We’re walking in sunshine!  #KCA2016 is your ticket to get the ins and outs as to what the NISA means for TT practitioners here in Australia

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There has never been a more exciting time to be in technology transfer.  There is no doubt that the Turnbull Government’s championing of innovation through the Ideas Boom has thrust technology transfer into the sunlight; where previously it soldiered on unseen in the shadows.  The Ideas Boom is templated as the National Science and Innovation Agenda (NISA) and what a policy it is.  The NISA encompassing a range of innovations that stimulate our sector to encourage engagement between academia and industry.  It galls us to travel the well-worn wheel rut that we as a Nation we occupy the bottom rung of the OECD ladder for industry-research engagement.  The NISA aims to move us up that ladder with a range of initiatives which includes incentives for researchers and publicly-funded research institutions to work more actively with industry; provide access to capital for start-ups and incentives entrepreneurs to create start-ups.  The talk of the town is start-ups.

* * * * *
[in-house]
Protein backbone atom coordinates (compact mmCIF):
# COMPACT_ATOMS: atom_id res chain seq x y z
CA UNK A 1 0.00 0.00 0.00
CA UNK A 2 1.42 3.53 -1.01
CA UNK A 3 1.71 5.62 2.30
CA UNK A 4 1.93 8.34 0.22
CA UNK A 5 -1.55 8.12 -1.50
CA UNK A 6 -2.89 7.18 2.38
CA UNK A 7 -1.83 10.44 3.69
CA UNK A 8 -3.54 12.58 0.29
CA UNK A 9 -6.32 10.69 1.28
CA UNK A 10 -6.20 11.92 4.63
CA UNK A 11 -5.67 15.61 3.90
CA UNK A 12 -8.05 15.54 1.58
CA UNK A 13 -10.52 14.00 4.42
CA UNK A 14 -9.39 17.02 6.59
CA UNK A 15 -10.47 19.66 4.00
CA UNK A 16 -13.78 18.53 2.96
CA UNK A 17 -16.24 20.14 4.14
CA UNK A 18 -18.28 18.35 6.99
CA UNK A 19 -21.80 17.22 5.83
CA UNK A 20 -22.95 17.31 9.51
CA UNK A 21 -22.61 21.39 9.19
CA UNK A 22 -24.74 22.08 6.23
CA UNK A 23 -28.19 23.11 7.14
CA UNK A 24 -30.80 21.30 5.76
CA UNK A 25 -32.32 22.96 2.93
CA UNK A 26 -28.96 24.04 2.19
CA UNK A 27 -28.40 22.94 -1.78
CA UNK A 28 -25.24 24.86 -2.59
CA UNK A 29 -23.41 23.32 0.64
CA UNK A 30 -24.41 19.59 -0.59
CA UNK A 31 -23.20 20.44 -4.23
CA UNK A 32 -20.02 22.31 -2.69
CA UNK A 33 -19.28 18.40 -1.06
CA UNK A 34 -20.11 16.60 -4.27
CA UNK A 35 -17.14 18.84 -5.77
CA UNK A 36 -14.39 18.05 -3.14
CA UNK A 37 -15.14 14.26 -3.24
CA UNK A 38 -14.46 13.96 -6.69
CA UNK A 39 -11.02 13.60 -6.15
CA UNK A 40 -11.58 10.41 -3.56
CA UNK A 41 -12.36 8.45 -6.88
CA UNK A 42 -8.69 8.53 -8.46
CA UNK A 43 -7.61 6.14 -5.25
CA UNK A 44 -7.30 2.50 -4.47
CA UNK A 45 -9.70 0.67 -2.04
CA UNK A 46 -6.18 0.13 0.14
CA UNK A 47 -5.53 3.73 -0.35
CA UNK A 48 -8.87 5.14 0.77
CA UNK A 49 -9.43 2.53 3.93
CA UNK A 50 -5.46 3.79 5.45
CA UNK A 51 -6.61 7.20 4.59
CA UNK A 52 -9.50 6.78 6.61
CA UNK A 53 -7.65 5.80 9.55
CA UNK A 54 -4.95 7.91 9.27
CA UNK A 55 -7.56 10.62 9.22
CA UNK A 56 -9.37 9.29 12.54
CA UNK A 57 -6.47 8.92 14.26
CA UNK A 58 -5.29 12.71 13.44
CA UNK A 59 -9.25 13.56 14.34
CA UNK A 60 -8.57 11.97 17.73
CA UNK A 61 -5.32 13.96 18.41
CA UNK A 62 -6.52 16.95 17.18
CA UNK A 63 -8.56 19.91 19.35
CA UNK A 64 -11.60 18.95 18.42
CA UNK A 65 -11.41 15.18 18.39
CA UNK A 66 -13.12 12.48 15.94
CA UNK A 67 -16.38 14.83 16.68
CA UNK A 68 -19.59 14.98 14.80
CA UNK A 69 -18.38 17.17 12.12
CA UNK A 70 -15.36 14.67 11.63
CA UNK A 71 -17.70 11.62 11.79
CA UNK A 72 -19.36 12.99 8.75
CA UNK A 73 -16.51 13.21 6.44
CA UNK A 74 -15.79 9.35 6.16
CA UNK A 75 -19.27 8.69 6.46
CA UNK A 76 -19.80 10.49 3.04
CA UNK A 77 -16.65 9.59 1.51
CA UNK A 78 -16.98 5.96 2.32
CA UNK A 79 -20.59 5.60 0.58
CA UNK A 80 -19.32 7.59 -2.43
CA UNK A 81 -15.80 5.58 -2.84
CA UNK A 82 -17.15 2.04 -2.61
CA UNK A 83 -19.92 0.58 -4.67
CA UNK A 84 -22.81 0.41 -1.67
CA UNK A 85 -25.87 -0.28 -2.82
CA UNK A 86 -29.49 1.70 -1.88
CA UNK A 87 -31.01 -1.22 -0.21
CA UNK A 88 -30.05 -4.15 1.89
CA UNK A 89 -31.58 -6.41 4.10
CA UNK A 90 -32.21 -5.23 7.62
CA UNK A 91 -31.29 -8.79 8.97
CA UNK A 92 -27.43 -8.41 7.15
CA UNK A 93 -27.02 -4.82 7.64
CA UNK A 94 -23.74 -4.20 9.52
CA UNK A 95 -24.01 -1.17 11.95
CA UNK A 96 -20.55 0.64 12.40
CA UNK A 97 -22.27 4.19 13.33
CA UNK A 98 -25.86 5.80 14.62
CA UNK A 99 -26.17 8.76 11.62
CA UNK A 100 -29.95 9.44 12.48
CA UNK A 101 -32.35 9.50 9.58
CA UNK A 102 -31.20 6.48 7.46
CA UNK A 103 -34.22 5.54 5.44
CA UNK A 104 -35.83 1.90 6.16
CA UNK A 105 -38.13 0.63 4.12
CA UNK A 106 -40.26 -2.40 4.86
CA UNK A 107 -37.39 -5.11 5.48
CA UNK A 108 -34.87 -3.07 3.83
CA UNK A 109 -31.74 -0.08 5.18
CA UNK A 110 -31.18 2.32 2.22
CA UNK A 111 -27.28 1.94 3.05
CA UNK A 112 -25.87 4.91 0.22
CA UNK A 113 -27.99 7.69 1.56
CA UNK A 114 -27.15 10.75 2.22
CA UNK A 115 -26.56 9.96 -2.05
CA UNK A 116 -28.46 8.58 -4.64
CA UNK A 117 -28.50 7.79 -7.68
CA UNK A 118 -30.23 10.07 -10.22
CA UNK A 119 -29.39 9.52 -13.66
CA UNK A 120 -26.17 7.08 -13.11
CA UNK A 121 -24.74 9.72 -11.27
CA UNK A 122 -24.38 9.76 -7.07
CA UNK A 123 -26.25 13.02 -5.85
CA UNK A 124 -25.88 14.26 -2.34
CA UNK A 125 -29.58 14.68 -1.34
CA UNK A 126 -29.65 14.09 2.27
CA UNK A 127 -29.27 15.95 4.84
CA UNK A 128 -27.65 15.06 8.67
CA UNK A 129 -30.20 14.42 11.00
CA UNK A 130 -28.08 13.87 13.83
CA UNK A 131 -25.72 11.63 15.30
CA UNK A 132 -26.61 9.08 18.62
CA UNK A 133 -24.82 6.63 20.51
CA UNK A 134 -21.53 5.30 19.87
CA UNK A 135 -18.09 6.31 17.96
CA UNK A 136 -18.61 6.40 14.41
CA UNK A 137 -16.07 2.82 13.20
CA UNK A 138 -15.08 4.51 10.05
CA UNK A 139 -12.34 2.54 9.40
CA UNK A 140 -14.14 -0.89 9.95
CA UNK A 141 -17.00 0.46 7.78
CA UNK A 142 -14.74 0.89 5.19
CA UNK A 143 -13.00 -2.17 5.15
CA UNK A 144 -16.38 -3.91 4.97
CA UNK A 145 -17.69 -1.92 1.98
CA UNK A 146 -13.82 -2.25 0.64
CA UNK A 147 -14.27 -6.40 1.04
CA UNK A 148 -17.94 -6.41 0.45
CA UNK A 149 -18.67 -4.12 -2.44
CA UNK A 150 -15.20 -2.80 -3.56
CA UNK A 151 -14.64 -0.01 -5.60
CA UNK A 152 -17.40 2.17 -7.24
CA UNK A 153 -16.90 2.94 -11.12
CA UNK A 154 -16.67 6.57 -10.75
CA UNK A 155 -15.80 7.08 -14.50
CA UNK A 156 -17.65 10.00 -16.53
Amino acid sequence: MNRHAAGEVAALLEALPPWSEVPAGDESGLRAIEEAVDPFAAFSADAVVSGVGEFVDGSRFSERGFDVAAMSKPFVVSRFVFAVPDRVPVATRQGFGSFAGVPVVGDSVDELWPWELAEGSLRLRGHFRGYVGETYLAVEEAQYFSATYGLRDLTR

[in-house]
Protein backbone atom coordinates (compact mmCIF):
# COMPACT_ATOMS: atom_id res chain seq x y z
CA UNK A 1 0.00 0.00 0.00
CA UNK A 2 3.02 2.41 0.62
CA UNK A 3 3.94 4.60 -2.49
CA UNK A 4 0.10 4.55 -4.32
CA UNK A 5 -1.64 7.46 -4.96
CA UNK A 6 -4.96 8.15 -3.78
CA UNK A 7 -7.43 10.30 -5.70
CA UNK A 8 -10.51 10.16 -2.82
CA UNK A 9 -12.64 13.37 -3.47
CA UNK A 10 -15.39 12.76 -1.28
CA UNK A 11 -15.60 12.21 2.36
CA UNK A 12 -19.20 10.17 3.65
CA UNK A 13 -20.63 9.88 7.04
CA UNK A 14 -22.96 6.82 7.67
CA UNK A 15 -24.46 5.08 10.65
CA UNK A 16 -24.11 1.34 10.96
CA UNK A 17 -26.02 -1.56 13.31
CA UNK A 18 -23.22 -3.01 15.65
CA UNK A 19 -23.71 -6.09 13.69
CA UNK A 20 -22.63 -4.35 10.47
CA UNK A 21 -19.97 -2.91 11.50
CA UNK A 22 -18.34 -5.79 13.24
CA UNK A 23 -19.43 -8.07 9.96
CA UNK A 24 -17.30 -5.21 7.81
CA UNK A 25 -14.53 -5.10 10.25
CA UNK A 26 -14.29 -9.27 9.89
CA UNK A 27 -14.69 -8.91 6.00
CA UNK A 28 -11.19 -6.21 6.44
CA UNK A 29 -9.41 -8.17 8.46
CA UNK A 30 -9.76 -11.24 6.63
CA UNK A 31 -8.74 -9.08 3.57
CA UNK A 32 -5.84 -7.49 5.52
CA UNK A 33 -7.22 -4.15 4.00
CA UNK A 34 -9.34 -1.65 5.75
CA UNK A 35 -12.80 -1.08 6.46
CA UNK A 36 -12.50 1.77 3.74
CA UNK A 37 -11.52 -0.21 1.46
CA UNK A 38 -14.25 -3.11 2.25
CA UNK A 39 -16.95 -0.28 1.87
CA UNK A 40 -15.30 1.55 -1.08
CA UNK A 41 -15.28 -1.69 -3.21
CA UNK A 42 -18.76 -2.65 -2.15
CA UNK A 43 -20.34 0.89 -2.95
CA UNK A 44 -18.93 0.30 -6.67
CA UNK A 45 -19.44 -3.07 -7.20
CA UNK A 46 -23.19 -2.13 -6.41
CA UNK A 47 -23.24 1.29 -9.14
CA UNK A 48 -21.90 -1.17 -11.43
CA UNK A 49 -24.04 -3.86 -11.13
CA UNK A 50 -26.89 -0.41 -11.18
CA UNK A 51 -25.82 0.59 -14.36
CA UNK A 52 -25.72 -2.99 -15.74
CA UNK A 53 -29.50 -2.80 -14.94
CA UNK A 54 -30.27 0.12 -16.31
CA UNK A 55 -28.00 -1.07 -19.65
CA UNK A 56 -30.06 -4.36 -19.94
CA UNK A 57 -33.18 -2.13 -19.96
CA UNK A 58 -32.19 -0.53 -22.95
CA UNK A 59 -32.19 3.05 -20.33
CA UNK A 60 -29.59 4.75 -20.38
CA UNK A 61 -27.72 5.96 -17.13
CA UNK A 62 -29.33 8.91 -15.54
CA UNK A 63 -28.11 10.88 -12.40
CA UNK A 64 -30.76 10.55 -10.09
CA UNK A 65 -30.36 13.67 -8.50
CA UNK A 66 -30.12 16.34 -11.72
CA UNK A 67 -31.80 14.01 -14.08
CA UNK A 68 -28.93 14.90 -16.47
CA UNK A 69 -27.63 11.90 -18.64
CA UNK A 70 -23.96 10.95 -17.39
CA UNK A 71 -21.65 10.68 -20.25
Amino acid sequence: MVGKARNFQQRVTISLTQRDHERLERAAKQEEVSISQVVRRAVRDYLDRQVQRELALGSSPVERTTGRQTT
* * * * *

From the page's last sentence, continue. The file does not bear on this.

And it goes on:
For our researchers, the NISA provides a fundamental intervention aimed to changing the culture of academia such that universities will receive competitive funding based on their actual engagement with industry as measured by impact and levels of industry funding as opposed to the traditional metric of peer-reviewed publications and grant income.

This matters to publicly-funded research institutions including our universities, our researchers and our technology transfer professionals.  We will all have to stretch and cover the industry engagement drive and balance our existing roles.  Positive change is good.

It cannot be stressed enough just how significant this holistic intervention is.  Superimpose the Medical Research Future Fund across the top of the biomedical landscape in Australia and we have a sector on the boil for access to capital.   Do all these measures mean that the translation of research outcomes to productivity gain for our industry sector can be realised now?

The opening session of the KCA Annual Conference puts the NISA on to the dissection bench as we tease out the pros and cons of this policy that will result in a dramatic change in the technology transfer landscape.  Come along and join your peers on September 1 to discuss how the changes affect you.  Revel in the sunshine and Register now.

Dr Dean Moss
Vice-Chair, KCA
CEO, UniQuest

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